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4. Parser C-Language Interface

The Bison parser is actually a C function named yyparse. Here we describe the interface conventions of yyparse and the other functions that it needs to use.

Keep in mind that the parser uses many C identifiers starting with `yy' and `YY' for internal purposes. If you use such an identifier (aside from those in this manual) in an action or in epilogue in the grammar file, you are likely to run into trouble.


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4.1 The Parser Function yyparse

You call the function yyparse to cause parsing to occur. This function reads tokens, executes actions, and ultimately returns when it encounters end-of-input or an unrecoverable syntax error. You can also write an action which directs yyparse to return immediately without reading further.

Function: int yyparse (void)

The value returned by yyparse is 0 if parsing was successful (return is due to end-of-input).

The value is 1 if parsing failed because of invalid input, i.e., input that contains a syntax error or that causes YYABORT to be invoked.

The value is 2 if parsing failed due to memory exhaustion.

In an action, you can cause immediate return from yyparse by using these macros:

Macro: YYACCEPT

Return immediately with value 0 (to report success).

Macro: YYABORT

Return immediately with value 1 (to report failure).

If you use a reentrant parser, you can optionally pass additional parameter information to it in a reentrant way. To do so, use the declaration %parse-param:

Directive: %parse-param {argument-declaration}

Declare that an argument declared by the braced-code argument-declaration is an additional yyparse argument. The argument-declaration is used when declaring functions or prototypes. The last identifier in argument-declaration must be the argument name.

Here's an example. Write this in the parser:

 
%parse-param {int *nastiness}
%parse-param {int *randomness}

Then call the parser like this:

 
{
  int nastiness, randomness;
  …  /* Store proper data in nastiness and randomness.  */
  value = yyparse (&nastiness, &randomness);
  …
}

In the grammar actions, use expressions like this to refer to the data:

 
exp: …    { …; *randomness += 1; … }

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4.2 The Push Parser Function yypush_parse

(The current push parsing interface is experimental and may evolve. More user feedback will help to stabilize it.)

You call the function yypush_parse to parse a single token. This function is available if either the %define api.push_pull "push" or %define api.push_pull "both" declaration is used. See section A Push Parser.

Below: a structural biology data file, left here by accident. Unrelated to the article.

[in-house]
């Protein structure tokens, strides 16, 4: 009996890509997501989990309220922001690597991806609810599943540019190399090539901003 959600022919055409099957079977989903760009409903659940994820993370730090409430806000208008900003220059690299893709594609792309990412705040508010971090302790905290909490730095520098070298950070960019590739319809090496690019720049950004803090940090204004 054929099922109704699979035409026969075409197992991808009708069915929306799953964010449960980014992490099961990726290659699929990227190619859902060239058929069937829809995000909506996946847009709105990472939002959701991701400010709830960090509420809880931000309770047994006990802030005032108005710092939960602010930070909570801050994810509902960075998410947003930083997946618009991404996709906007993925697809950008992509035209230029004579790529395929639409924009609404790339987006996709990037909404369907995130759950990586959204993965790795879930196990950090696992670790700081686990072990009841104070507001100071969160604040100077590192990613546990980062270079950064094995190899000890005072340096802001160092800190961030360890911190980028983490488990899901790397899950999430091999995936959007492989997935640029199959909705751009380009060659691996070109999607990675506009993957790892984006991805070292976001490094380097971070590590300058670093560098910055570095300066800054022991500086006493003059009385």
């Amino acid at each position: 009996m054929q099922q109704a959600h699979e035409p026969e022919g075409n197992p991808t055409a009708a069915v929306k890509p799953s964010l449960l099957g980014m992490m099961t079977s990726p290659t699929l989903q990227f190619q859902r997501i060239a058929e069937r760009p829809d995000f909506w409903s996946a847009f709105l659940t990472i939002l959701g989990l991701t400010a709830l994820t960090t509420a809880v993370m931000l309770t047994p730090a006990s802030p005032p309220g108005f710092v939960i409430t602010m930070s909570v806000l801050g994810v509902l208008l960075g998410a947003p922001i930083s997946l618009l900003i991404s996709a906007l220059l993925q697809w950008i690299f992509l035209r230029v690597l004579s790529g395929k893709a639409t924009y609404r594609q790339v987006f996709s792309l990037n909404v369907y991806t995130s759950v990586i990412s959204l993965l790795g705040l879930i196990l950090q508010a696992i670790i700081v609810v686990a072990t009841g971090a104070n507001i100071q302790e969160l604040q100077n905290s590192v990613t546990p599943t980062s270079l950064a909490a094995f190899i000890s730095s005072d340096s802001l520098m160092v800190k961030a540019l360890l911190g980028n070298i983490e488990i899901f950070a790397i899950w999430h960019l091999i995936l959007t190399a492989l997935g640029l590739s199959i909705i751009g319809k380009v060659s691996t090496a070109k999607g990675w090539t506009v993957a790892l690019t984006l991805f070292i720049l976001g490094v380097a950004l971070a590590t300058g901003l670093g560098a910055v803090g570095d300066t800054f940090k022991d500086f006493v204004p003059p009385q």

Function: int yypush_parse (yypstate *yyps)

The value returned by yypush_parse is the same as for yyparse with the following exception. yypush_parse will return YYPUSH_MORE if more input is required to finish parsing the grammar.


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4.3 The Pull Parser Function yypull_parse

(The current push parsing interface is experimental and may evolve. More user feedback will help to stabilize it.)

You call the function yypull_parse to parse the rest of the input stream. This function is available if the %define api.push_pull "both" declaration is used. See section A Push Parser.

Function: int yypull_parse (yypstate *yyps)

The value returned by yypull_parse is the same as for yyparse.


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4.4 The Parser Create Function yystate_new

(The current push parsing interface is experimental and may evolve. More user feedback will help to stabilize it.)

You call the function yypstate_new to create a new parser instance. This function is available if either the %define api.push_pull "push" or %define api.push_pull "both" declaration is used. See section A Push Parser.

Function: yypstate *yypstate_new (void)

The fuction will return a valid parser instance if there was memory available or 0 if no memory was available. In impure mode, it will also return 0 if a parser instance is currently allocated.


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4.5 The Parser Delete Function yystate_delete

(The current push parsing interface is experimental and may evolve. More user feedback will help to stabilize it.)

You call the function yypstate_delete to delete a parser instance. function is available if either the %define api.push_pull "push" or %define api.push_pull "both" declaration is used. See section A Push Parser.

Function: void yypstate_delete (yypstate *yyps)

This function will reclaim the memory associated with a parser instance. After this call, you should no longer attempt to use the parser instance.


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4.6 The Lexical Analyzer Function yylex

The lexical analyzer function, yylex, recognizes tokens from the input stream and returns them to the parser. Bison does not create this function automatically; you must write it so that yyparse can call it. The function is sometimes referred to as a lexical scanner.